The hourly fee determination in this case was apparently based solely on the district court's observation that " [i]n view of the extensive amount of Social Security litigation that passes through this Court, no shortage of attorneys exists for the representation of claimants in this area." Contrary to the Secretary's characterization, we do not find this statement the equivalent of a factual finding concerning the prevailing market rate for legal services in rural Tennessee. It is simply a statement of personal belief. The district court's assertion lacks foundation in the record and ignores the only evidence presented on attorneys' fees in the relevant market. The court's conclusion was not an exercise of discretion, grounded in the evidence, but an abuse of it. We must, therefore, vacate the fee determination and remand for a redetermination.
The second issue presented concerns the claim for cost of living adjustments. The EAJA permits awards in excess of $75 per hour where "the court determines that an increase in the cost of living ... justifies a higher fee." 28 U.S.C. § 2412(d) (2) (A).
Plaintiffs assert that, given the undisputed evidence in the record that the prevailing market rates exceed $75 per hour, they were entitled to cost of living adjustments to the maximum hourly fee. The Secretary argues that the cost of living requests were properly denied and ignored as irrelevant, given the district court's finding that the prevailing market rate for attorneys' services was below $75 per hour.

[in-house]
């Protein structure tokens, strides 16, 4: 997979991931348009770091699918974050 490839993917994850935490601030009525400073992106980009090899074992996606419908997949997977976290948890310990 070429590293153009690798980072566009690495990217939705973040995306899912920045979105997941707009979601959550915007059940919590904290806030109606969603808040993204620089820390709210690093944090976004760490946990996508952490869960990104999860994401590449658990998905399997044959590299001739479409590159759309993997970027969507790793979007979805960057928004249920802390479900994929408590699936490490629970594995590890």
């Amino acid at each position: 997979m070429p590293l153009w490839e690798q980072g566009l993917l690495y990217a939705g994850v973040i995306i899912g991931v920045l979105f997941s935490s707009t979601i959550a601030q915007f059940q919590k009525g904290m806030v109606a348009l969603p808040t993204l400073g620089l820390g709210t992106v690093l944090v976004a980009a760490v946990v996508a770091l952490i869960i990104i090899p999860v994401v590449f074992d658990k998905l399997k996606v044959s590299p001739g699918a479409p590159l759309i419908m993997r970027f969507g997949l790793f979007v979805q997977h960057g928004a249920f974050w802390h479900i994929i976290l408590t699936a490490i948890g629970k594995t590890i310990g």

This court has stressed that "we think it important that the $75 statutory rate is a ceiling and not a floor" and held that a district court did not abuse its discretion "in determining that the fees awarded should not exceed $75 per hour even though the cost of living may have indeed risen since the enactment of the EAJA." Chipman v. Secretary of Health & Human Servs., 781 F.2d 545, 547 (1986). While adjustments for increases in the Consumer Price Index are sometimes seen as essentially perfunctory or even mandatory, see, e.g., Coup v. Heckler, 834 F.2d 313, 320 (3d Cir. 1987); Baker v. Bowen, 839 F.2d 1075, 1084 (5th Cir. 1988), this court leaves the matter to the sound discretion of the district court. Chipman, 781 F.2d at 546-47. Accord Headlee v. Bowen, 869 F.2d 548, 551 (10th Cir.), cert. denied, 493 U.S. 979, 110 S. Ct. 507, 107 L. Ed. 2d 509 (1989).
The refusal of a district court to award cost of living adjustments will not normally amount to an abuse of discretion, even though the cost of living has risen since the enactment of the EAJA. Chipman, 781 F.2d at 547. The issue is, and must remain, whether these increases in the cost of living "justif [y] a higher fee." Our review of the record suggests that the district court may have read our decision in Chipman to foreclose any upward adjustments from the statutory ceiling. This is not correct. We interpret Chipman as a specific instruction not to use $75 as a minimum hourly fee and a more general command to district courts to carefully consider, rather than rubber stamp, requests for adjusted fee awards based on inflation. We have neither precluded cost of living adjustments in appropriate cases, nor interfered with the authority of the district courts to decide such matters within their discretion.